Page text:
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Official Newspaper Blames Local Govts for Overcapacity Which Threats Chinese Economy

01-23 14:40 Caijing
The People's Daily warned that the persistent obstinacy may lead to a systematically economic collapse in the country without control.

A Chinese ruling party's mouthpiece newspaper has blamed local governments for the country's excess capacity problem which has long plagued the world's second-biggest economy, and warned that the persistent obstinacy may lead to a systematically economic collapse in the country without control.

The People's Daily said in a commentary published Wednesday that overcapacity now extends to emerging industries, and is becoming an increasingly big obstacle to the economy's recovery.

"With overcapacity becoming more prevalent, the economy has been puffed up by low-level redundancy constructions, leading to…vicious competition and plummeting returns of companies," it said, "Systematically economic risks and crisis could occur" if the momentum is not arrested.

Government push

Local governments have played a significant role in the process, it added, as officials rush blindly to promote any grandiose project, capitalizing on recent lending binge with scant regard for efficiency.

Overcapacity has remained a problem for the past 30 years despite repeated efforts taken by the central government in policy-making including restrictions on financing and industry access, the newspaper said, citing Chief Economist Li Xunlei with Shanghai-based Haitong Securities Co.

According to Li, troubled investments led by local governments are the primary cause of the problem. The photovoltaic industry, for example, was made a key development priority in nearly all the 31 provinces and regions across China, he said, whose capacity in 2012 was at 63 percent of global production.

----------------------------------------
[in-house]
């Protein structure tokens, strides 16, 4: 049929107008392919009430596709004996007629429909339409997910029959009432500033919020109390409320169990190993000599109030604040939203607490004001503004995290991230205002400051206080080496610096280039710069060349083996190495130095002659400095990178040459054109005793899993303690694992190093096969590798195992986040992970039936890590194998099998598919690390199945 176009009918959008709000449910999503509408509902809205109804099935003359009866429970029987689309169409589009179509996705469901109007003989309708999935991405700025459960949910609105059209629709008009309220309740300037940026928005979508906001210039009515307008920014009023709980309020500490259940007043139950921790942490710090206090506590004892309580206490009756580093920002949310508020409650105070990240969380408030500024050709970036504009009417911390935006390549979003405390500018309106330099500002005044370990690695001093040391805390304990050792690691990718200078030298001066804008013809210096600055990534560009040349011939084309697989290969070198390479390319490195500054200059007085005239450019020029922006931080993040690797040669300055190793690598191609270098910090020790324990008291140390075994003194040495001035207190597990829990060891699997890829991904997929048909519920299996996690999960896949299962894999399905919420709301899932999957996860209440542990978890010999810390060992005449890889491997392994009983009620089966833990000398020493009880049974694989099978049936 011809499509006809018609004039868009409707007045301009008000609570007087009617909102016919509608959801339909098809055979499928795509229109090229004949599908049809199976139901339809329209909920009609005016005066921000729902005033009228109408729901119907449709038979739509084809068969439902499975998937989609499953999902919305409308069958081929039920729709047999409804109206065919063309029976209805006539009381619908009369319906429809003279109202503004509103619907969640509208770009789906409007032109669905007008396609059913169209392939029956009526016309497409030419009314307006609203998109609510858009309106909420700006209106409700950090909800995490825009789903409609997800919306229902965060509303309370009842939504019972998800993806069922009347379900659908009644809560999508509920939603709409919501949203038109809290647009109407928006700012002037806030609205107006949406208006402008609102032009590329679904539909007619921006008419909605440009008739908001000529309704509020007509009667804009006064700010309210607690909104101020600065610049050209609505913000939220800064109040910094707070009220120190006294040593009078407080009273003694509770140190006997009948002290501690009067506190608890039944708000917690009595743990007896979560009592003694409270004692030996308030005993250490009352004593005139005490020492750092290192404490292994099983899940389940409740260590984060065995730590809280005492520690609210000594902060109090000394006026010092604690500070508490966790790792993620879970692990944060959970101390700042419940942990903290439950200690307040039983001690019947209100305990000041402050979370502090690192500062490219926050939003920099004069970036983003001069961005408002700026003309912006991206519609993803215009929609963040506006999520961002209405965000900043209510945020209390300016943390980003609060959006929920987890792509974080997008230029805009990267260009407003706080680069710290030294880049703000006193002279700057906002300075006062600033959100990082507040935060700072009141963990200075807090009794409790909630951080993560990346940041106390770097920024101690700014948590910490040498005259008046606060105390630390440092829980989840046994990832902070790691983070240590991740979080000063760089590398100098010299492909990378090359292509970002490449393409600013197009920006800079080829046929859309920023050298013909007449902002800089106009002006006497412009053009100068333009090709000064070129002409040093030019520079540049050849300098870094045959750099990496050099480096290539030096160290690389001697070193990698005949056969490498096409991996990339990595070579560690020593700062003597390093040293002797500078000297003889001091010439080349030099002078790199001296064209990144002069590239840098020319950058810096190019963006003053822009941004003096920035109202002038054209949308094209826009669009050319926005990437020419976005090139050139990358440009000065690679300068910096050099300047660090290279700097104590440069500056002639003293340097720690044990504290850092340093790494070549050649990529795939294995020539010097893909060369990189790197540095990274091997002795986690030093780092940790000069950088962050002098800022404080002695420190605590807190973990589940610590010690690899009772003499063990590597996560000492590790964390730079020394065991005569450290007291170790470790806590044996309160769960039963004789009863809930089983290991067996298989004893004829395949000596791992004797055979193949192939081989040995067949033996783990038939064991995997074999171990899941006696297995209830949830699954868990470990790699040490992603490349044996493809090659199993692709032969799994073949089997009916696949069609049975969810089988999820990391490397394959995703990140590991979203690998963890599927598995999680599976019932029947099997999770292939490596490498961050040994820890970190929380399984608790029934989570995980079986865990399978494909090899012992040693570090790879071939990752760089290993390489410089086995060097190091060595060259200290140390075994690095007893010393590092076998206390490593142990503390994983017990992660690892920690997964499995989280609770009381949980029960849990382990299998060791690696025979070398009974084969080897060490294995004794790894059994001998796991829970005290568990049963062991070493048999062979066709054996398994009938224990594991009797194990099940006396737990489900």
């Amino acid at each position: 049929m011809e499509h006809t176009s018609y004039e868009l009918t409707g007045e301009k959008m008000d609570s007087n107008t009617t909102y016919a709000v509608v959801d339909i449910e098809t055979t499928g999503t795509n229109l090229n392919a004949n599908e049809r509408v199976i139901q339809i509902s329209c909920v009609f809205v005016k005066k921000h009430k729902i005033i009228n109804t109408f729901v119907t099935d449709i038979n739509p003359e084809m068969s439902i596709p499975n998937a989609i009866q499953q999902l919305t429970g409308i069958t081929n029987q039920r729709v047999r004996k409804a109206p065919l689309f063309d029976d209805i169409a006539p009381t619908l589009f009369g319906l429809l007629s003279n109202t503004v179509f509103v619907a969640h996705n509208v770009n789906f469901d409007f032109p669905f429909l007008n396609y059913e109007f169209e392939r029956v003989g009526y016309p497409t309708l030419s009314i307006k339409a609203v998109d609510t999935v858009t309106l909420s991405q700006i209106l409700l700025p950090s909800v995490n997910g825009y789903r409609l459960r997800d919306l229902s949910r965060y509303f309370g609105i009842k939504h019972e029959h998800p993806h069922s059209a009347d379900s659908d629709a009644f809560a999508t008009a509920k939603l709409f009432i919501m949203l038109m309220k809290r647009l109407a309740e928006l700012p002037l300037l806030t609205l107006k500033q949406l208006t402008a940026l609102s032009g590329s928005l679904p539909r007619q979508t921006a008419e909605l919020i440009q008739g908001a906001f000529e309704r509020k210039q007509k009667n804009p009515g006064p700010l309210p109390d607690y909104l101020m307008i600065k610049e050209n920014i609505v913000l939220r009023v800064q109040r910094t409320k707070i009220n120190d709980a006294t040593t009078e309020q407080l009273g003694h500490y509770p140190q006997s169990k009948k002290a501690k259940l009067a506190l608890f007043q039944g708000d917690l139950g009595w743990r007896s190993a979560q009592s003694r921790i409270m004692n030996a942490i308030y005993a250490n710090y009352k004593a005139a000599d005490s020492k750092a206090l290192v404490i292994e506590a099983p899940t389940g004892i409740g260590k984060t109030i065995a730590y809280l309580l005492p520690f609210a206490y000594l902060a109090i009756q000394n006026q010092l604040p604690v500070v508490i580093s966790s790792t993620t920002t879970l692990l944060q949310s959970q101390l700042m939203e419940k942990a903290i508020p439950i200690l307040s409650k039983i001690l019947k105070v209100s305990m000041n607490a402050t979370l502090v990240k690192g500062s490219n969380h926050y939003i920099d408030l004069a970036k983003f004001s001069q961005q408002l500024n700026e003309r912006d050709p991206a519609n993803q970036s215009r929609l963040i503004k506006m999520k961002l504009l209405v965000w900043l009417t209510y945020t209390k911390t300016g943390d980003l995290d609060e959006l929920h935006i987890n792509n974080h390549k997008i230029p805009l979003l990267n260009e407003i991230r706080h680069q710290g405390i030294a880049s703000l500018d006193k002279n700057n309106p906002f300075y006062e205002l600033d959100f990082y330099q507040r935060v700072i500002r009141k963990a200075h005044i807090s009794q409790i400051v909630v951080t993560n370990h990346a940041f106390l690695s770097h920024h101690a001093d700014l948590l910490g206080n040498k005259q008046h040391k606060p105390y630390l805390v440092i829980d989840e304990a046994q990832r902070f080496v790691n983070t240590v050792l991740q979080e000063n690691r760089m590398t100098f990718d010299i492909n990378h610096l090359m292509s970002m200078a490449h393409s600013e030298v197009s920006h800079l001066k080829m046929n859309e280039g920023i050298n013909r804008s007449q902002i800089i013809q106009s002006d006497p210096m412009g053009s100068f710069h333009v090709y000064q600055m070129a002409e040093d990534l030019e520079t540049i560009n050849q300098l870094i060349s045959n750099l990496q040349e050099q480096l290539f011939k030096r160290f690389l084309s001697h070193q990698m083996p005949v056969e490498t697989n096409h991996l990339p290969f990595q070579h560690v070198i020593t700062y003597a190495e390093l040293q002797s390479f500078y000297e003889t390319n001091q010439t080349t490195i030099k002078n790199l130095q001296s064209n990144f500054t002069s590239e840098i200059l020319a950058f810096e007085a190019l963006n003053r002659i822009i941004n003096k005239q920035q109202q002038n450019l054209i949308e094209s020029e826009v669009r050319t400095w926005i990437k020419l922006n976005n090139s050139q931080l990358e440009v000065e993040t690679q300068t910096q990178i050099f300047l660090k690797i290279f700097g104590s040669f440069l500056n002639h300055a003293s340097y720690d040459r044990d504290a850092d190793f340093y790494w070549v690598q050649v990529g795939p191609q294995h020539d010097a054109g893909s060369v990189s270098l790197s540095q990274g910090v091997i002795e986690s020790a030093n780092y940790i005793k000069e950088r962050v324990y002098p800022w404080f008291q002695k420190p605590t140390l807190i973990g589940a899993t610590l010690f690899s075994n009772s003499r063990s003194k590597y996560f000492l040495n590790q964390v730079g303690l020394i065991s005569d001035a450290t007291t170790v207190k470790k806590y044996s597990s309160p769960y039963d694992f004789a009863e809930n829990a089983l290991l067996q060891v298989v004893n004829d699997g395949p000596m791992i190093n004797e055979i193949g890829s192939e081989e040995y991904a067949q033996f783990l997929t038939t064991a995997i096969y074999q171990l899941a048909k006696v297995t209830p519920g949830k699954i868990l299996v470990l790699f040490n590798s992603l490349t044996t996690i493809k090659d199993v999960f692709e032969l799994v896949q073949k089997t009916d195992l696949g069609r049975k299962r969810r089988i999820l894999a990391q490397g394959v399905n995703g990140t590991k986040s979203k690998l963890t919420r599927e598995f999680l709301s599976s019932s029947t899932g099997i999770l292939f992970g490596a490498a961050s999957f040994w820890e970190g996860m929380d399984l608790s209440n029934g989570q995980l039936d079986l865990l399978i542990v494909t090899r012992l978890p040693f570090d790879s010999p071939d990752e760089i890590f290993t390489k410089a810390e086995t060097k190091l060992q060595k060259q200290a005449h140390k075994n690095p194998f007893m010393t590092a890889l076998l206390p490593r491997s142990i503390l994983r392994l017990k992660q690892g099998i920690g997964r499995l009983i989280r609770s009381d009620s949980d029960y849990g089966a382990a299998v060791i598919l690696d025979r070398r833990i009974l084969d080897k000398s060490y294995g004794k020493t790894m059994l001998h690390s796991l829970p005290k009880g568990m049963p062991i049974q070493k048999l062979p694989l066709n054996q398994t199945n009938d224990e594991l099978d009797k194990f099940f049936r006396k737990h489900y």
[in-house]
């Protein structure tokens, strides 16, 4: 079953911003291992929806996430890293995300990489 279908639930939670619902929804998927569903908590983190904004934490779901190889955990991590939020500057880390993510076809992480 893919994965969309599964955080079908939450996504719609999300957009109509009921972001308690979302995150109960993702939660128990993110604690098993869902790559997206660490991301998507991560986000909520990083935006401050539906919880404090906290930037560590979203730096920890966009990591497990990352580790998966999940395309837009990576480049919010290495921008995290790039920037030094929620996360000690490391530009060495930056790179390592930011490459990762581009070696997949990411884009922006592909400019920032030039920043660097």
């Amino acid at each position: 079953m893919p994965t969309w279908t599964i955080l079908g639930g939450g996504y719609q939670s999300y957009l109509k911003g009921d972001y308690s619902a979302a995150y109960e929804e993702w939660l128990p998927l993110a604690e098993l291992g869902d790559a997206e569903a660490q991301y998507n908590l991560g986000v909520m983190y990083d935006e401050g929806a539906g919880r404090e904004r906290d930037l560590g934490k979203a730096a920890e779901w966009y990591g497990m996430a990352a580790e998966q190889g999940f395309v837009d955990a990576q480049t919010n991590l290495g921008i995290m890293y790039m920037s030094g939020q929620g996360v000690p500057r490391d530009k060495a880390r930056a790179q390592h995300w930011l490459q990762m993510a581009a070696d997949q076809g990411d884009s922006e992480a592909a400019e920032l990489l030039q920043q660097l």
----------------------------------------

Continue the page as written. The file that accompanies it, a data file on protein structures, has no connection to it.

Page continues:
Mergers and restructuring in major industries

The commentary came after the Ministry of Industry and Information Technology (MIIT) announced guidelines of encouraging mergers and restructuring in major industries including auto, steel and iron, rare earths, IT and medicinal sector.

Mergers and restructuring are important forces behind China's economic upgradation and transformation, the statement said.

"Overcapacity is not entirely triggered by market factors," Zhu Hongren, spokesman and chief engineer with the MIIT told a Wednesday's press conference, "It is closely linked with the current system and mechanism, the development model and management styles."

Overcapacity extends to emerging industries

2012 has seen over 160 million tonnes of excess capacity in steel and iron industry, and more than 300 million tonnes in cement, statistics show, amid a slowing economy and weakening demand in foreign countries. Meanwhile, the capacity utilization in non-ferrous metal fell to around 65 percent from 90 percent in 2007.

"Especially in recent few years, the overcapacity problem has become prominent, with some new features," said Li Wei, director at the Development Research Council. He reckons that the problem will be long-lasting, and extends to emerging industries, such as PV and wind equipment manufacturing.

Crude steel output is expected to hit 1.12 billion tonnes by 2015, compared with a peak forecast of 750-800 million tonnes in demand, said Li. In PV industry whose capacity utilization is below 60 percent, new demands nationwide could be met by productions at five top makers in China.

Feng Fei, secretary at industry research center with the DRC compared the current overcapacity problem to that in Asia financial crisis more than a decade ago, but added more industries are suffering from the problem now and in some industries, the overcapacity is in "absolute terms" rather than comparative terms, according to the People's Daily.

Local governments' use of administrative measures when boosting capacity has distorted investment behaviors, he added.

 

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